Additionally, the Florida Legislature passed a bill to build a reservoir south of Lake Okeechobee in an effort to reduce harmful water discharges from the lake. The building of the reservoir will be funded by state and federal dollars.

Mitsch says he’s concerned that the plan for the southern reservoir doesn’t pay enough attention to improving water quality.

“I hope the governor will recognize that it’s not a perfect plan yet and it needs some tweaking,” he says.

And he also hopes the governor will take into account the testimony of non-bureaucrats.

“We need some leadership at the governor’s level to know enough to ask scientists and engineers what’s going on and what should happen,” he says.

DeSantis has said he supports school choice, the idea that students should be able to opt out of the school they are zoned to attend for options such as public charter schools.

Charter schools are publicly funded schools that are operated privately. Instead of being overseen by the elected offices of a county school board like traditional public schools are, oversight comes from a nonprofit board.

Ralph Arza, director of government relations for the Florida Charter School Alliance, says he’s happy to hear the governor has taken this stance.

“No child should be condemned to attending a school that is not going to help them achieve their full potential,” he says. “And there are schools in the state of Florida and teachers in the state of Florida that at times don’t provide the best environment for children.”

But some have questioned whether charter schools are really providing what they say.

Ben Wilcox, research director for the non-profit and nonpartisan research institute Integrity Florida, says he’s concerned about the lack of oversight charter schools have from the government.

In late 2018, Integrity Florida issued an in-depth report on charter schools called “The Hidden Costs of Charter School Choice.”

While charter schools in Florida are required to be run as nonprofits, many of these organizations contract for-profit management companies to build, supervise and operate their schools.

“In a lot of cases in the charter schools where we found problems, the [nonprofit] boards work in association with the management of the schools,” Wilcox says. “So if there is financial mismanagement going on, it’s unlikely that the board is going to do anything about it.”

Wilcox says this is because the management companies look to serve their best interests, which sometimes comes at a cost to students’ education and, ultimately, taxpayers.

“It’s almost like a corporate scam that’s at work,” he says.

Arza agrees that there have been bad actors but overall he says most charter schools are doing a better job than traditional schools.

“Charter schools are more transparent [and] more efficient when it comes to taxpayer dollars than the traditional public schools are or will ever be,” he says.

And, if a charter school is not living up to its promise, parents and students are free to leave, he says.

“When you agree to go to a charter school, you don’t sign up for life,” he says. “You know, you can sign up today and leave tomorrow if you’re not happy.”

DeSantis has indicated he believes this as well. When asked by the Tampa Bay Times about accountability for charter schools, he said people can vote with their feet.

He also nominated former Florida House Speaker Richard Corcoran, who has backed charter school legislation in the past, to the position of education commissioner.

Health Care
Health care was top of mind for voters leading up to gubernatorial election. And for good reason: Health care costs have continued to rise nation-wide, while in the Sunshine State, the number of uninsured residents increased from 2016 to 2017, according to data from the U.S. Census Bureau.

Joan Alker, executive director and research professor at the Center for Children and Families at Georgetown University, says the rising number of uninsured residents is a problem for everyone, not just those who lack protection.

“Having a large number of uninsured people … puts the load on the health care system because there are uncompensated health care costs that get shifted to everybody including most employer-sponsored health insurance,” she says.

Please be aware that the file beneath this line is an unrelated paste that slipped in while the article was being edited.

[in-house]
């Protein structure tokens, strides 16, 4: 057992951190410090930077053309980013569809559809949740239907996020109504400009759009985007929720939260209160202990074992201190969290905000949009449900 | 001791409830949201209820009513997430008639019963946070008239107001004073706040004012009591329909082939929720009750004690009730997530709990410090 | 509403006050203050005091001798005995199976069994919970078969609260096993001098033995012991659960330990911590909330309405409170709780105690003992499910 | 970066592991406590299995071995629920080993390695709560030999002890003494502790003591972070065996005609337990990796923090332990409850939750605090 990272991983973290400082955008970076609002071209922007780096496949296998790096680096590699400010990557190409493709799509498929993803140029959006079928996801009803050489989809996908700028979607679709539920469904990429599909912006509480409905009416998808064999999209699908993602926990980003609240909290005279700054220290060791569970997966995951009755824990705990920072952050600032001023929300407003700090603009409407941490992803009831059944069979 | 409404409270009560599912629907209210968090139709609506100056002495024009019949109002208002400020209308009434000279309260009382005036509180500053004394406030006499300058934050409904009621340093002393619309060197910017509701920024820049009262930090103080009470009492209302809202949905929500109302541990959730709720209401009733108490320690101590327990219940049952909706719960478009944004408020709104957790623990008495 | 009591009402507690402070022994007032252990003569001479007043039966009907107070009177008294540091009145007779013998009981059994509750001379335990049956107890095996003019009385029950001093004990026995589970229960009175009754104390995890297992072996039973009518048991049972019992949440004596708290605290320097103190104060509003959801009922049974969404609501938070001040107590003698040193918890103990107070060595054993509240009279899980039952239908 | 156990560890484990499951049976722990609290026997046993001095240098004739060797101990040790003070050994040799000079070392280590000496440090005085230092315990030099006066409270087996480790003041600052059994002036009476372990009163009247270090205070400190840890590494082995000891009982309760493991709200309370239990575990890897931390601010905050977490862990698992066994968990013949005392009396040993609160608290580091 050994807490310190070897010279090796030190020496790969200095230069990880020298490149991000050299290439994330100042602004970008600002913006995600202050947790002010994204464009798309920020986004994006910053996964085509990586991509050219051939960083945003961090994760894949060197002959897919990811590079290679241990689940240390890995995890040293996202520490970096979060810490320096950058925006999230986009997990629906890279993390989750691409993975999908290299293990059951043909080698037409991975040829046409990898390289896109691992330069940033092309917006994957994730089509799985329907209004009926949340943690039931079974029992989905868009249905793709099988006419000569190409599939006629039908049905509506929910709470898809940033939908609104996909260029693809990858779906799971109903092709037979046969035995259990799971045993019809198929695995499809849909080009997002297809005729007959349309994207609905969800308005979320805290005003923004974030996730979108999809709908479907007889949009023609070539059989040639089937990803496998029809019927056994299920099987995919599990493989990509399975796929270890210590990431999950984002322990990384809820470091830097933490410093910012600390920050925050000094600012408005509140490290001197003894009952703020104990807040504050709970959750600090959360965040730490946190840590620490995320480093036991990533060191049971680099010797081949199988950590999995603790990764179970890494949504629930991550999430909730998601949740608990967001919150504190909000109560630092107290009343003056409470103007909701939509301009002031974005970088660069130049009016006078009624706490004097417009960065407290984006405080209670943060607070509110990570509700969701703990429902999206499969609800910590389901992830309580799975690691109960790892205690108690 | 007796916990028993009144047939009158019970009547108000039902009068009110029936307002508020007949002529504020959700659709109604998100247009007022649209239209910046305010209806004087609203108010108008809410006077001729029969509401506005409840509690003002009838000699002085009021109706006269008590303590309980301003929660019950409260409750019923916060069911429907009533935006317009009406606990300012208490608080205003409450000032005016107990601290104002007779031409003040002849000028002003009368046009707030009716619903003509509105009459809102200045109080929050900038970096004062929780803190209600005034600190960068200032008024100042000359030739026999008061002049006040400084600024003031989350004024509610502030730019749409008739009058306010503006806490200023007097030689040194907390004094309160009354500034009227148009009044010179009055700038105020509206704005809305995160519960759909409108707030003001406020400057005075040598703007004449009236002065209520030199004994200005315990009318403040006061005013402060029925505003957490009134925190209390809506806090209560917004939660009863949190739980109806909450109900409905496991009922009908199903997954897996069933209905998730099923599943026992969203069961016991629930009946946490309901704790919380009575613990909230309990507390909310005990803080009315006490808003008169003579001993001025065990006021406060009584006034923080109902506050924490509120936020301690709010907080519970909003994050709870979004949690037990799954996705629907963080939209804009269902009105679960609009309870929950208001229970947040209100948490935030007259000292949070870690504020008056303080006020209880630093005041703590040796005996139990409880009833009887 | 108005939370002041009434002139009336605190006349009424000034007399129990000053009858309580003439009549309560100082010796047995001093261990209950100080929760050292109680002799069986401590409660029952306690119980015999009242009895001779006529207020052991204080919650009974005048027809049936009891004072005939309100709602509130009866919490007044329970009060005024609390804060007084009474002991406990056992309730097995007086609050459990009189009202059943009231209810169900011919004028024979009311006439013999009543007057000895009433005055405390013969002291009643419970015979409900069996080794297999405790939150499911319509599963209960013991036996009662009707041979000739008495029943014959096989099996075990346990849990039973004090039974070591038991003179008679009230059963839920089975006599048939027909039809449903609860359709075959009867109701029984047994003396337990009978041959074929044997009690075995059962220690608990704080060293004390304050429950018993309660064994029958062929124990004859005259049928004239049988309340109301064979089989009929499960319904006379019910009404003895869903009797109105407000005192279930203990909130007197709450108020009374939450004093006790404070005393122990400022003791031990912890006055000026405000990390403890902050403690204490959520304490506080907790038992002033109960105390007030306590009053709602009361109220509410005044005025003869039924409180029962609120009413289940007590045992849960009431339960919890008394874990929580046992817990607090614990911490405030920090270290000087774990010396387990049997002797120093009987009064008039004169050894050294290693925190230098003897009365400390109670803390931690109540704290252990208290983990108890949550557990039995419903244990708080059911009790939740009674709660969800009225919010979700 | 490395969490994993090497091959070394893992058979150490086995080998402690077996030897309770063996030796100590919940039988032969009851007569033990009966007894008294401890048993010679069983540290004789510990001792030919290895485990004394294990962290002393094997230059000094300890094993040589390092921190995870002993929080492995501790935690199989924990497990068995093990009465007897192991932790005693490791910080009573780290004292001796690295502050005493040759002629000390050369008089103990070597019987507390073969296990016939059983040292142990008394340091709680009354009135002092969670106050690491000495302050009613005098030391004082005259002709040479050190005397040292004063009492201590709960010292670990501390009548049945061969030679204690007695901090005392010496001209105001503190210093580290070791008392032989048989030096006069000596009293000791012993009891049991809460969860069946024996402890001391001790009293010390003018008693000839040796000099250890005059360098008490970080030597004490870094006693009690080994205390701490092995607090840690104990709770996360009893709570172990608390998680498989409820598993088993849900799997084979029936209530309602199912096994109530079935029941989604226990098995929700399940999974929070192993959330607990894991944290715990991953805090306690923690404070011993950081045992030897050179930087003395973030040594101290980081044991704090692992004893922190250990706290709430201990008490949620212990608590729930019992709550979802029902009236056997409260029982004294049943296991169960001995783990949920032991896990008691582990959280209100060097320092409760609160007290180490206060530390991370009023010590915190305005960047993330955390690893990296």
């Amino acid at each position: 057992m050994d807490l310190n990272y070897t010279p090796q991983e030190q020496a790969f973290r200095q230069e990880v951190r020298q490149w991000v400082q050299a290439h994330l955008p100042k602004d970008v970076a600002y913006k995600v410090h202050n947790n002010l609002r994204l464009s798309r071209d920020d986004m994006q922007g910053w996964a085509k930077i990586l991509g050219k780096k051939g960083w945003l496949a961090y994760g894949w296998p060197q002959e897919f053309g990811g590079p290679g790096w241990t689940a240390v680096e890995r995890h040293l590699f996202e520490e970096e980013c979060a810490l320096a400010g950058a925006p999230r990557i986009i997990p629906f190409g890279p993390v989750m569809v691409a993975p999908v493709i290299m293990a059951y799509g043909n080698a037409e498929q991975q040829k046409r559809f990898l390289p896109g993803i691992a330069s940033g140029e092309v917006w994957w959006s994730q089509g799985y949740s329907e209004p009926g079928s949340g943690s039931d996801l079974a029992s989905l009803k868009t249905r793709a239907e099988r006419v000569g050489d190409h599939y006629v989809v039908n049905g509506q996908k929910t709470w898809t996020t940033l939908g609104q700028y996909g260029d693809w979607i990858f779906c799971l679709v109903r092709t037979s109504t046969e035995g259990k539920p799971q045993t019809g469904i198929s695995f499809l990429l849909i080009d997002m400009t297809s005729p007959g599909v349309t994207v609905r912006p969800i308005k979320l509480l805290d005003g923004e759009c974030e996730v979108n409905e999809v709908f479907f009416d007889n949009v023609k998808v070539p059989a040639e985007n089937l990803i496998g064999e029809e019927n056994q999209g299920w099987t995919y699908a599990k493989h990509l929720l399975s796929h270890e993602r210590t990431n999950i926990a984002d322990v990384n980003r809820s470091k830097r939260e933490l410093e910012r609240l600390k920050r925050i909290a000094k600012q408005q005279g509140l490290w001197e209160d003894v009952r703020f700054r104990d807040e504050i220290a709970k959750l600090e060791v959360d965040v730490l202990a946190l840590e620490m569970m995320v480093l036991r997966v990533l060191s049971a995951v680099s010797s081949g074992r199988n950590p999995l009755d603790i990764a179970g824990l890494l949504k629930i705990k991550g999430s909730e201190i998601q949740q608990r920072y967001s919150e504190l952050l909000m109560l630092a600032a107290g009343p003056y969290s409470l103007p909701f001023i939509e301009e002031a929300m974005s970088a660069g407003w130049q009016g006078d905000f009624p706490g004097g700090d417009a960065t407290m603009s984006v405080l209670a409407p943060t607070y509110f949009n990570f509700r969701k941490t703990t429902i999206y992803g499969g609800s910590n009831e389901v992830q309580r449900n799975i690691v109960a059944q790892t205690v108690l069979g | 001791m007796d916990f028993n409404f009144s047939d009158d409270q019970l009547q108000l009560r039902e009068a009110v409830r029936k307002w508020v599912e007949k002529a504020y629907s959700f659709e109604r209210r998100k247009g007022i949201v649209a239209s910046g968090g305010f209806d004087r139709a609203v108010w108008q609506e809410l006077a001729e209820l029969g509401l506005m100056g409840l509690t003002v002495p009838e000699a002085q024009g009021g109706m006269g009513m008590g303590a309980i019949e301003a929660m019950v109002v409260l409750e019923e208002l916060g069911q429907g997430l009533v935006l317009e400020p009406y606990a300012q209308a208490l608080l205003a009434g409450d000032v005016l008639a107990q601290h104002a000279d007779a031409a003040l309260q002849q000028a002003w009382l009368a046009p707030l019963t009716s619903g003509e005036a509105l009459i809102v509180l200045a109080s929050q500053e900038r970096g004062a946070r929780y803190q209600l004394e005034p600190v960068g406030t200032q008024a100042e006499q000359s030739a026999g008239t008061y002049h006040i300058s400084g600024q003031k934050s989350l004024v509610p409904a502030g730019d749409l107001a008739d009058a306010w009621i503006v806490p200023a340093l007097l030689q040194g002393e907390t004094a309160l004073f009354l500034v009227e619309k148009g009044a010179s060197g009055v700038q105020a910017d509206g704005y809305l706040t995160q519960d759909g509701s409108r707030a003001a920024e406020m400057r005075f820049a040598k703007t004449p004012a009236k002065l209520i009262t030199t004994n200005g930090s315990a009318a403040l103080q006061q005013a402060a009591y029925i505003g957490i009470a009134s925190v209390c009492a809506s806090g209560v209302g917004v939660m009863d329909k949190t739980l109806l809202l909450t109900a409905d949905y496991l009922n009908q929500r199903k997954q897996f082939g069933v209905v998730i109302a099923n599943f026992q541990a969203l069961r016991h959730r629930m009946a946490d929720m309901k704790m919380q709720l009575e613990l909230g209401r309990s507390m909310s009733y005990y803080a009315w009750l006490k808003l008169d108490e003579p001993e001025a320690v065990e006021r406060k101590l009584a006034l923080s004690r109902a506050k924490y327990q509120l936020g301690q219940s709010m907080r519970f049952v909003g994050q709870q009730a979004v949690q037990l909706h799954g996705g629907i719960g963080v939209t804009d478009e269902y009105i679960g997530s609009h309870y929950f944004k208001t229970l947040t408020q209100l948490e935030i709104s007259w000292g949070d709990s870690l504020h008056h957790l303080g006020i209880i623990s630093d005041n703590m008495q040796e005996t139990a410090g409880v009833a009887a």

To combat this problem, DeSantis has said he’d like to see more choices offered in the health insurance field, so that people can buy plans that are less traditional which may fit their needs better.

He’s also called for more transparency in health care pricing.

Marni Jameson Carey, executive director of the Association of Independent Doctors, which is headquartered in Winter Park, says she’s glad to hear the governor is aware of a problem that her organization has been fighting since its inception.

“Health care is the only industry where you go in and purchase a service and don’t know what it’s going to cost you in the end,” she says. “And the industry likes it that way because they get to charge more.”

Former Gov. Scott was a champion of price transparency in health care as well. During his term, he pushed the state legislature to allocate money for a website that would allow people to compare prices for procedures at different facilities.

“This is not something the hospital association or the insurers are going to give up easily,” Jameson Carey says. “They’re going to fight tooth and nail, which is exactly what we expect and exactly what is happening.”

Beyond price transparency, Jameson Carey would like to see DeSantis look into stopping the monopolies that are being created as health care providers merge.

“I would like to have him stop the consolidation that is happening in our health care market,” she says. “All the mergers are driving health care prices way, way up.”

Alker agrees transparency in health care is a good thing but she doesn’t think it will solve much of the state’s health care issues.

“There’s an extraordinary amount of complexity in the health care system,” she says. “The prices vary depend on who’s paying them. And when you’re hit by a bus, you’re not looking at the prices.”

More productive, she thinks, would be for the governor to look at drug pricing. And because of Florida’s high uninsured population, she says the state should accept federal Medicaid expansion dollars. Alker was the principal investigator of a multi-year study on Florida’s Medicaid program.

“I think it would be a cost saver for Florida,” she says.

It’s unlikely DeSantis will take up the issue with the Florida Legislature. Not only has he expressed opposition to the idea, but he has also selected Mary Mayhew, a former health commissioner from Maine who has been critical of Medicaid expansion, to head Florida’s health care agency.

So as DeSantis navigates his new journey leading the state, Floridians will be closely watching his actions to see if he not only sticks to his campaign promises, but just as importantly, to make sure he also delivers the goods.

This article originally appeared in Orlando Family Magazine’s 
February 2019 issue.